Why is this important? Culture Making‘s previous chapter ended on a rather downbeat note with the Fall and the Tower of Babel, those two terrible examples of human pride, arrogance, and vanity. Indeed, Genesis 1-11 is the story of how it all goes horribly wrong, how God’s good gifts, cultural or otherwise, become misused and abused by an increasingly selfish and ungrateful human race.
But it’s also the story of a God who, in His inimitable (and ironic) style, takes all of that pride, arrogance, and vanity — all of that abuse and misuse of culture — and weaves it right back into His ultimate plan. Or to put it another way, He doesn’t scrap it all and start over, but actually uses humanity’s abuse, etc. as the stuff from which He creates something better. A simple yet very poignant and beautiful example occurs just before God exiles Adam and Eve from Eden (emphasis mine):
…God replaces the fig leaves that have been humanity’s pitiable first attempt at clothing. “The LORD God made garments of skins for the man and for his wife, and clothed them.” (Gen 3:21). The fig leaves would not take them far in a wilderness of thorns and thistles. Mercifully, God improves their culture. He gives them leather for fig leaves — durable clothes that will protect them from the real perils they are about to face, not just from a harsh environment but from the distorted relationship that makes nakedness a source of vulnerability and shame.
Rather than leave Adam and Eve “as is” in their shame, or worse, strip them and send them from Eden naked as the day they were created as punishment, God mercifully transforms the symbol of their hubris and shame (the fig leaves) into a tangible blessing and protection (leather clothing).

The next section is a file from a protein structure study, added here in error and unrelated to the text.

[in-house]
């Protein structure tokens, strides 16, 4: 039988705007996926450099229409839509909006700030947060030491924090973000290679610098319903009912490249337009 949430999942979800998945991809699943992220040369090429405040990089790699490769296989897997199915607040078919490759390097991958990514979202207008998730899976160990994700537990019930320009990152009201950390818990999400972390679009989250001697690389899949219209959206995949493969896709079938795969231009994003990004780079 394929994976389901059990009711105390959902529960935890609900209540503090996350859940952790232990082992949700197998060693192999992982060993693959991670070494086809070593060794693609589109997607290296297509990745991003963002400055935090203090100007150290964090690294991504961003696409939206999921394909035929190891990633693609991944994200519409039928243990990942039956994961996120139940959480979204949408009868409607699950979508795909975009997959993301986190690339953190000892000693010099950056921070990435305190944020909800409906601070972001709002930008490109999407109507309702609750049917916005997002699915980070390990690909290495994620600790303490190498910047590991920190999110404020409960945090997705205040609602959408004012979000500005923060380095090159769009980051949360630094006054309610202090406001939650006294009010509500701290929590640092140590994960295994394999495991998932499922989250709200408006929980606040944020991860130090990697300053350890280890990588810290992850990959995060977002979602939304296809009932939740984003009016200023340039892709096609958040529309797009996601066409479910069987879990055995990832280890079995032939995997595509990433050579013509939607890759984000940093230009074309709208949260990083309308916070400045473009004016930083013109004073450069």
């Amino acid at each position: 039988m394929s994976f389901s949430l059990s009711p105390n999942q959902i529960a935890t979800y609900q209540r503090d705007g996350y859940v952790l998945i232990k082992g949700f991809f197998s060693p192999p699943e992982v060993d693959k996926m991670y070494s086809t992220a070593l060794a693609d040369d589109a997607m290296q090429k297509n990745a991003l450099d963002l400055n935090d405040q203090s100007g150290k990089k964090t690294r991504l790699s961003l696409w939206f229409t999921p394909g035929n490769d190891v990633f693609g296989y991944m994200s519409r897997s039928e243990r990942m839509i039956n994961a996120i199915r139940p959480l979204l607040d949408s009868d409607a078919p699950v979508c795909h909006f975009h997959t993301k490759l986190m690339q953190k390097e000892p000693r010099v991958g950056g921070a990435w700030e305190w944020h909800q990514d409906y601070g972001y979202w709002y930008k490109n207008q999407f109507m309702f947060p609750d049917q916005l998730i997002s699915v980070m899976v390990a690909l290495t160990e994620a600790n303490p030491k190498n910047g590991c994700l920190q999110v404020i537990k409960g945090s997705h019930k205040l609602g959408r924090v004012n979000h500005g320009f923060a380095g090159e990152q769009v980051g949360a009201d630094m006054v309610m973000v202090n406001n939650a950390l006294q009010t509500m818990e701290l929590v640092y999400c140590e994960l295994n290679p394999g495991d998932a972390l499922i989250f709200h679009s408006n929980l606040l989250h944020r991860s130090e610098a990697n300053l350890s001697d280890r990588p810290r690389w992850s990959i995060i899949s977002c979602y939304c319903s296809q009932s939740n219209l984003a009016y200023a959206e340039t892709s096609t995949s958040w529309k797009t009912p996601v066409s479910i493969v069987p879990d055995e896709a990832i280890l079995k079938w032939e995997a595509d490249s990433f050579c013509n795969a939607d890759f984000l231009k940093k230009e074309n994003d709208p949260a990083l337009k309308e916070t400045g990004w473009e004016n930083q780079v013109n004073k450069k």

How else do we see this ironic — or, as Crouch also describes it, “creative” — style work out in the formation of the nation of Israel? Crouch notes several.
First, in the very idea of forming a nation. Genesis 11 told the story of Babel, in which humanity comes together and creates a great city and tower, thereby challenging God’s authority. God brings an end to such hubris, but instead of scrapping the idea of a nation altogether, in the very next chapter He promises Abram that he would be the start of “a great nation” through which “all of the families of the earth shall be blessed.” In other words, God responds to the Babel’s idea of a nation with one of His own:
Just as Babel was the cultural embodiment of independence from God, so Israel will be the embodiment of dependence on God… In the midst of nations, Israel will be a sign that it is possible to be a nation whose key characteristic is trust in the world’s invisible Maker — to use the biblical word, a culture defined by faith.
Second, in the amount of time required for God’s nation-building project. As Yancey pointed out before, one would think that a holy and righteous God would want to respond to the sin and suffering unleashed by the Fall as quickly as possible. And yet, as we see with Israel, God is willing to carefully and thoughtfully take centuries to let His new cultural project develop.